2. Household negotiations. Entering a cohabitating relationship requires house-related work. Don't assume you and your partner are on the same page; discuss it instead (Brown et al., 2021). How will you divide chores? When and what will you eat and who is cooking? Who cleans what and when, and who handles the household and/or yard maintenance? Along with household obligations, what does money mean to you and your partner? How do you each approach saving and/or spending? Will you combine finances and/or share expenses? Are you on the same page about each other's transportation needs and expenses, thoughts on pets, and plans for guests? If you have a child from a previous relationship or that you share, what expectations do you have for co-parenting and/or child-care for your partner in a cohabitation arrangement?
  3. Communication negotiations. Effective communication can preemptively support smooth negotiations of conflicts. What are your communication expectations? You may know your partner's basic communication styles already, but why not discuss your plans for how you want to address new issues together and how cohabitating might change that. How will you communicate with each other over the course of the day? What are your expectations around knowing each other's schedules and how you will communicate when you're upset? Brown et al. (2021) recommend that you also talk about your social media use and plans for keeping some topics private.

Once dating partners begin thinking about living together, an active discussion about cohabitation shifts the pendulum from "sliding" to "deciding." Having intentional pre-cohabitation conversations can predict healthier relationships (Owen et al., 2013), perhaps because people's goals and expectations become known. Rather than relying on assumptions, partners can listen to each other and hear what cohabitation means to them, and which changes they anticipate being the easiest to manage (e.g., shorter commute) and the hardest to manage (e.g., family expectations). These conversations can also reveal incompatibilities that might require deliberate compromise.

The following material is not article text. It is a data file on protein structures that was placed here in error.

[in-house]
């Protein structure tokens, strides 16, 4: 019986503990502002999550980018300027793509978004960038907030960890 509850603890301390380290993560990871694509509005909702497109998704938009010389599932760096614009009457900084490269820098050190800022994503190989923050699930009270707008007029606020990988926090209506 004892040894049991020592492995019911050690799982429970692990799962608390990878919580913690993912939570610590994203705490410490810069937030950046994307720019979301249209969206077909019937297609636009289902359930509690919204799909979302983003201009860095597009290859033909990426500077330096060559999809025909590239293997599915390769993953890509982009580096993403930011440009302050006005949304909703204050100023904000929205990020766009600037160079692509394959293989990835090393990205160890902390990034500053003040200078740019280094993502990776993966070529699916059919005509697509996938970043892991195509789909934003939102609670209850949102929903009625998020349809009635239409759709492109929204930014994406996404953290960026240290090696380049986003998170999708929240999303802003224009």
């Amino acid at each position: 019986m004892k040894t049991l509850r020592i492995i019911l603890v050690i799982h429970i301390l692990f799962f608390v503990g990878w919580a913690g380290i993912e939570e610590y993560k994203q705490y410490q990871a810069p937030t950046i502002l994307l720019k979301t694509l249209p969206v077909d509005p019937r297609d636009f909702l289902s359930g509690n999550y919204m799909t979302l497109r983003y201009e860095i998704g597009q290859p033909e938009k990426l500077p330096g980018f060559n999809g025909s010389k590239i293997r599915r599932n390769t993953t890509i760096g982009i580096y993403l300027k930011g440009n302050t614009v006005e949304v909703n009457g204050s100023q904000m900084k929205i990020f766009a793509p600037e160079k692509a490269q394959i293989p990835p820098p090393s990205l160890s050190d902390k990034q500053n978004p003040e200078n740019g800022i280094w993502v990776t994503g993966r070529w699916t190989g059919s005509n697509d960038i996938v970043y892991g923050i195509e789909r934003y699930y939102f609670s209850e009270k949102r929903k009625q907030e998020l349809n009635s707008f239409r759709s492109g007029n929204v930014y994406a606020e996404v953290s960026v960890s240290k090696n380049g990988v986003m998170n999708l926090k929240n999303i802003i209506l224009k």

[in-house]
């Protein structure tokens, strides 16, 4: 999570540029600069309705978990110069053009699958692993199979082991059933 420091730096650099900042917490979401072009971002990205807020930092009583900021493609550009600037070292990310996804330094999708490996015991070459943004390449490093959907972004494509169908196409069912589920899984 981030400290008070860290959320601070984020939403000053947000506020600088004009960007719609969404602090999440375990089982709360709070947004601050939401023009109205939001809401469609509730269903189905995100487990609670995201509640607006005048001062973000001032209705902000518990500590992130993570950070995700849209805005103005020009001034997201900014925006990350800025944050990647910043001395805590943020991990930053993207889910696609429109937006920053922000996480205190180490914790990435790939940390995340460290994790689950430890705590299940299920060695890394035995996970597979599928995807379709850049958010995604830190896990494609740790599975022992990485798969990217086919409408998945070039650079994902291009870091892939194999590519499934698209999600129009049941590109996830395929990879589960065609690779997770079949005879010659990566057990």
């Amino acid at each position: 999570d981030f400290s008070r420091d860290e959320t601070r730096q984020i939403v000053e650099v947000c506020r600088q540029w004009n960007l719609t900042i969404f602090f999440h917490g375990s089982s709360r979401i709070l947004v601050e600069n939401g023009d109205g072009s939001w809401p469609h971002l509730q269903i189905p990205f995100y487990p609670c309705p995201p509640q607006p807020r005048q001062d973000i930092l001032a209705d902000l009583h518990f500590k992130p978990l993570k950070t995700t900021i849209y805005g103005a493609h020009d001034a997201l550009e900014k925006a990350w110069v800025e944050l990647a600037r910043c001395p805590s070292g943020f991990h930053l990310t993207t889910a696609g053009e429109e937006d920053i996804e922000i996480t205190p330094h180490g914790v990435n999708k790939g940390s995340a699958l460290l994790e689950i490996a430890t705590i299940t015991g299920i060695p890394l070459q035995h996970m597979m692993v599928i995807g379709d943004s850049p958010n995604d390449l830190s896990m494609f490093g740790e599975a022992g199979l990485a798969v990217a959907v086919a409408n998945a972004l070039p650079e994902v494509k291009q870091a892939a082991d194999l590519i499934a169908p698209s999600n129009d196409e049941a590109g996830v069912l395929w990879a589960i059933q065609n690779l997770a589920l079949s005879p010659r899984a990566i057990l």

Finally, Brown et al. (2021) recommend regular "check-ins" for partners after they begin cohabitating. Relationships change, and people's goals and needs can change: Check-ins that are scheduled (Brown et al. recommend once every 6 weeks for the first 6 months, then as needed) can help support a space for partners to share how they are feeling, what is working, and what can be improved. This pre-cohabitation work is essentially energy-focused on building a strong foundation. As such, it may be a critical step to supporting healthy, happy relationships over the long run.

* See Brown et al. (2021) for the complete list of question suggestions.

Facebook image: - Yuri A/Shutterstock


Priem, J. S., Bailey, L. C., & Steuber Fazio, K. (2015). Sliding versus deciding: A theme analysis of deciding conversations of non-engaged cohabiting couples. Communication Quarterly, 63(5), 533–549.

Stanley, S. M., Rhoades, G. K., & Markman, H. J. (2006). Sliding versus deciding: Inertia and the premarital cohabitation effect. Family Relations, 55(4), 499–509.

Rosenfeld, M. J., & Roesler, K. (2019). Cohabitation experience and cohabitation's association with marital dissolution. Journal of Marriage and Family, 81, 42– 58,

Owen, J., Rhoades, G. K., & Stanley, S. M. (2013). Sliding versus deciding in relationships: Associations with relationship quality, commitment, and infidelity. Journal of Couple & Relationship Therapy, 12(1), 135–149.

Brown, K. S., Schmidt, B., Morrow, C., & Rougeaux-Burnes, G. (2021). Pre-Cohabitation Conversations for Relationships: Recommended Questions for Discussion. Contemporary Family Therapy, 1-15.